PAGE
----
Autograph Shirt Day
What You Need: A plain T-shirt for each child, fabric markers
What to Do: Vicky Moore likes to make the last week of school as fun as possible for her first graders at Helen Hunt Jackson Elementary School in Temecula, California. “Autograph shirt day has been a favorite among my students,” she says. Moore sends a note home asking each student to bring in a solid-colored T-shirt. On autograph shirt day, students are asked to write a special memory on their classmates’ shirts. After kids have autographed their classmates’ shirts, Moore also records a special message on each of them. “I have students from years past,” says Moore, “who tell me they can’t fit into the shirt anymore but they still have it in a special memory box.”
Blast Off to Summer
What You Need: Poster board, markers
What to Do: Lyssa Sahadevan, a first-grade teacher at East Side Elementary School in Marietta, Georgia, encourages students to “brag about how much everyone learned this year.” First she reads aloud the book I Knew You Could! by Craig Dorfman. Then she divides her students into small groups. On a piece of poster board, each group writes 5, 4, 3, 2, 1 … Blast Off to Summer! Working collaboratively, students record five things they learned in reading, four things in math, three things in science, two things in social studies, and one thing they plan to learn over the summer. Alternatively, you might ask each group to focus on one subject area. For example, a group that reflects on reading might record five comprehension strategies they learned, four new word families, and so on. Posters can be hung in the hallway to share with other classes. Sahadevan says the activity also allows her to reflect on the most powerful lessons of the year: “It was helpful to see which activities they really loved.”
What You Need: Collection of students’ work from throughout the year, poster board, markers
What to Do: You’ve made it through the school year—it’s time to celebrate with a portfolio party! Ask students to collect their best work, choosing from writing samples, tests, experiments, and projects. Some students might reflect on what made a particular work sample outstanding or what they might do differently if they were to complete the project again. Others might compare a piece of writing from September with one from June and talk about how they’ve grown as writers. Then, have kids create giant portfolios by stapling two pieces of poster board together, decorating the outsides, and putting their work inside. To engage families, send portfolio-party invitations to parents and guardians. Each family can bring a snack and listen as students share the fabulous work they’ve done throughout the year.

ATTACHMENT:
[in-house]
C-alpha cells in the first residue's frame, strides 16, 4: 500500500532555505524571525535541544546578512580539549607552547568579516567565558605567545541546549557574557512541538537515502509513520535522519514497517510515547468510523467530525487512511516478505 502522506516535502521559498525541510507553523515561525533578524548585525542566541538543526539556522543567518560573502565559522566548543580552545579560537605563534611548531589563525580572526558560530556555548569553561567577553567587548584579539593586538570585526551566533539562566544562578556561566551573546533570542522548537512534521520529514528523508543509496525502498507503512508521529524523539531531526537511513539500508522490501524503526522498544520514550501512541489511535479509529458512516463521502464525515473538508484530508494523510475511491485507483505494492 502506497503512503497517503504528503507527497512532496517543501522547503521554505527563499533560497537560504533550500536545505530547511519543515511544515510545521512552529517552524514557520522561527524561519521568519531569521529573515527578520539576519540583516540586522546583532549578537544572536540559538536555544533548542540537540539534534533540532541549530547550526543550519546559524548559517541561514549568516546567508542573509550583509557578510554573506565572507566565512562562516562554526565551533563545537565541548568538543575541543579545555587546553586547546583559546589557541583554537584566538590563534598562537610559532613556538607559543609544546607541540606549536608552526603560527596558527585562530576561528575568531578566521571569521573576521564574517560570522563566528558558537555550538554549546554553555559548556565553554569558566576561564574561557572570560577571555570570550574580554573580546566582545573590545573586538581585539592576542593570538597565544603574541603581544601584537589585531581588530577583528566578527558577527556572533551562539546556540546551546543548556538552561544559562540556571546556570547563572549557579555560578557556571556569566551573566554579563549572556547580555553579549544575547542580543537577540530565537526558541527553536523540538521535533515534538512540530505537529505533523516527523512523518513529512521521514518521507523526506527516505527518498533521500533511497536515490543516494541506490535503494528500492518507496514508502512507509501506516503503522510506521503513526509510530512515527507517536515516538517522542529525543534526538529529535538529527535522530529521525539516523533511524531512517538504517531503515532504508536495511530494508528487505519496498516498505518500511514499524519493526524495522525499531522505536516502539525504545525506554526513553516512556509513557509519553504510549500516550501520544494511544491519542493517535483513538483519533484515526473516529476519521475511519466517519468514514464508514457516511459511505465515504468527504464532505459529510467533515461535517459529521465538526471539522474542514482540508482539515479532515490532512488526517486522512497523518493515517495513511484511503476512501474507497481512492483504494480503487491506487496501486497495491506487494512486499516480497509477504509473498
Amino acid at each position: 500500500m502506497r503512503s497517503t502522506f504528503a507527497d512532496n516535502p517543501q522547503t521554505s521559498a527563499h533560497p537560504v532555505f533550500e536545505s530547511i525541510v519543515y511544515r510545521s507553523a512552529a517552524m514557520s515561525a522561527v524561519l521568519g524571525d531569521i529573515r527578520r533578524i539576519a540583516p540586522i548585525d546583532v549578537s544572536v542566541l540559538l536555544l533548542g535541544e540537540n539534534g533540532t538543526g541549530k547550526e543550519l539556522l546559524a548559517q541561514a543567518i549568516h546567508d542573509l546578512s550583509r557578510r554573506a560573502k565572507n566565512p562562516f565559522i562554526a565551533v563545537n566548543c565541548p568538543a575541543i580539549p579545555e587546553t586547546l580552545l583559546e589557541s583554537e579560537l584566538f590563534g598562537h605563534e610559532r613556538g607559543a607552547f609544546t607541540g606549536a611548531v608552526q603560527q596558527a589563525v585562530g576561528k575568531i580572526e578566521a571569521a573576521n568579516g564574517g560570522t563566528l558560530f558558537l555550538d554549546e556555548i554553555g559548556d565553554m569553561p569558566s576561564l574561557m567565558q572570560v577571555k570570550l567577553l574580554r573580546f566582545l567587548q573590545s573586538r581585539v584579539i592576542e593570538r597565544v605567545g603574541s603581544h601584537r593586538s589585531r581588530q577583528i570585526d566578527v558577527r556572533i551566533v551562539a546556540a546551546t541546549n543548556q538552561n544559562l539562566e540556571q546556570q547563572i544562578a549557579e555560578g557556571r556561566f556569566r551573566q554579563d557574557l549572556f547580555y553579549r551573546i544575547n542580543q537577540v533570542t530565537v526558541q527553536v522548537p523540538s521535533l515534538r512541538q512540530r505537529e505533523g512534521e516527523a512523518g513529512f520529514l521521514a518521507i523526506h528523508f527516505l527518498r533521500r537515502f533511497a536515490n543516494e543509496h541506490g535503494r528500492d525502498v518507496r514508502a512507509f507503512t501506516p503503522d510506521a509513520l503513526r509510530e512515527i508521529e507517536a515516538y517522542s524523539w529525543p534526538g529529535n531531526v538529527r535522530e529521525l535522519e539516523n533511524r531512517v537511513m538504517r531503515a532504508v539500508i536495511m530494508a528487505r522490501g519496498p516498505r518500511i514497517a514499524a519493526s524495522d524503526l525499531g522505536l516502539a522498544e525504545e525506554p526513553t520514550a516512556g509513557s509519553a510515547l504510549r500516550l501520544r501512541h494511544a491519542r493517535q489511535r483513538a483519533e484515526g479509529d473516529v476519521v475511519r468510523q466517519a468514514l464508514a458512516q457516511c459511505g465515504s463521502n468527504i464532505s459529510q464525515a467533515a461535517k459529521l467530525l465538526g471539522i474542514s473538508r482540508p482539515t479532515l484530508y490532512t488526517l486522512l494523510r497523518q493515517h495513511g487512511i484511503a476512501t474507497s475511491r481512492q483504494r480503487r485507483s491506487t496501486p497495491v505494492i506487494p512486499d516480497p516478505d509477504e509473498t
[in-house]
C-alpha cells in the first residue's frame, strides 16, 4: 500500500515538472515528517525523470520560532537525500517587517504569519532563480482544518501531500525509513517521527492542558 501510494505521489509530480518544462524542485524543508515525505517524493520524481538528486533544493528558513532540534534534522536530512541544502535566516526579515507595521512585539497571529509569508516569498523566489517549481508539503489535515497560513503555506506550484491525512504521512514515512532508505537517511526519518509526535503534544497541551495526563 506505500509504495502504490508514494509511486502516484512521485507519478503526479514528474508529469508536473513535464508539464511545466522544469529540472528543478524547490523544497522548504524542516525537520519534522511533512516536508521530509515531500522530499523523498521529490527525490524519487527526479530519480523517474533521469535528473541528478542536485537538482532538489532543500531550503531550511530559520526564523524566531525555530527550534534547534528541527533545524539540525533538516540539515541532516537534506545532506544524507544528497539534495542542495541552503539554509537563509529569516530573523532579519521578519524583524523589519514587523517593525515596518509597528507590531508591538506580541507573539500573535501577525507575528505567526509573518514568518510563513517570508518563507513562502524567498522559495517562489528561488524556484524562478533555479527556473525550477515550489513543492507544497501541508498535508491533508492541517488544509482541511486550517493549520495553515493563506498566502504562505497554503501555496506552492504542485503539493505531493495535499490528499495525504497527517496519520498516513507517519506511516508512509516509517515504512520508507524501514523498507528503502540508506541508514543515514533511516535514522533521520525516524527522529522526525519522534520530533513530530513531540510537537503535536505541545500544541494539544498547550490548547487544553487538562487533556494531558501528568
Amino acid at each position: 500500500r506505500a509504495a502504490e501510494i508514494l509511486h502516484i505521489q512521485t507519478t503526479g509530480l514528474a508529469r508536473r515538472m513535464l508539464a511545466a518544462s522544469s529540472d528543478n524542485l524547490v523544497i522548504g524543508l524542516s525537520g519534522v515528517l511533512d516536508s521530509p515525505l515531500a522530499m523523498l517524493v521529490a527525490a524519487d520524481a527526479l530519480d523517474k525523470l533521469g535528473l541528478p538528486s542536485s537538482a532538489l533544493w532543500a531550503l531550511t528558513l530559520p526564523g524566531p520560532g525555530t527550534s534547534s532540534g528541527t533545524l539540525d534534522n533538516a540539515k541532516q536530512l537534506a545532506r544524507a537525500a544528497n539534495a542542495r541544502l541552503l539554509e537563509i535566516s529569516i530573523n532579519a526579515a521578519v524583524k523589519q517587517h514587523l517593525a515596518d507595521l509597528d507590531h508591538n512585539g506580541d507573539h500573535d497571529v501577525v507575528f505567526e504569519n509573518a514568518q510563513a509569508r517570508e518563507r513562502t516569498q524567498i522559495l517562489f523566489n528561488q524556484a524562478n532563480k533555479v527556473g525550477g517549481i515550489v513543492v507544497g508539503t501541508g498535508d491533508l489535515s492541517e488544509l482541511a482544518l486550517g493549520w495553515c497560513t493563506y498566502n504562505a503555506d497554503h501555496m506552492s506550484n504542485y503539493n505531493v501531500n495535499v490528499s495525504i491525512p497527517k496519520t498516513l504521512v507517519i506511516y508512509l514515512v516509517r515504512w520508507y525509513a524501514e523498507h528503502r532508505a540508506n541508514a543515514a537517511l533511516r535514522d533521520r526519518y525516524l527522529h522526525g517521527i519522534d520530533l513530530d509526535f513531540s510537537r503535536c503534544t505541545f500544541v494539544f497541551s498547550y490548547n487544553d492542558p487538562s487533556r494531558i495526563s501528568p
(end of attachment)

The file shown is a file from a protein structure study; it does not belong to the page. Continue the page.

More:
What You Need: Prewriting graphic organizers, such as webs or mind maps; writing paper; photos or drawing utensils
What to Do: Stephanie Whittle, a first-grade teacher at Annie Wright Schools in Tacoma, Washington, has her students write books titled My First-Grade Memories. Each page includes a prompt for students to reflect on the year, such as “My favorite unit of study…,” “The best field trip of the year…,” and “I loved first grade because.…” There’s also a space on each page for pasting a photo or drawing a picture. Whittle’s students complete a full cycle of the writing process with these books. First they use graphic organizers such as mind maps to brainstorm and flesh out their ideas for the prompts. They write a paragraph for each prompt, then work with a buddy to revise and edit. After responding to four or five prompts, students illustrate and assemble their books so they’re ready to take home—with a personalized teacher note at the end.
Our Year in Pictures
What You Need: Digital pictures from the school year, tablet device, free Pixntell or Animoto slide-show apps
What to Do: Second-grade teacher Kate Peila of Arrowhead Elementary School in Billings, Montana, has a creative way to wrap up the year using technology. Peila has one iPad for her class. She stores pictures of her students throughout the year in the camera roll. Come year’s end, the class makes a slide show using the Pixntell app. (In a class with more tablets, students might make their own individual or small-group slide shows to share.) Each student chooses one photo to contribute and writes a suitable caption. Students narrate their captions using the app’s voice-record feature. You can even add a musical soundtrack to play in the background. And voilÃ ! Students have a memorable digital keepsake. “Teachers can upload the video to Dropbox, e-mail it, or burn it to a DVD for each child,” says Peila.
Image: Roger Hagadone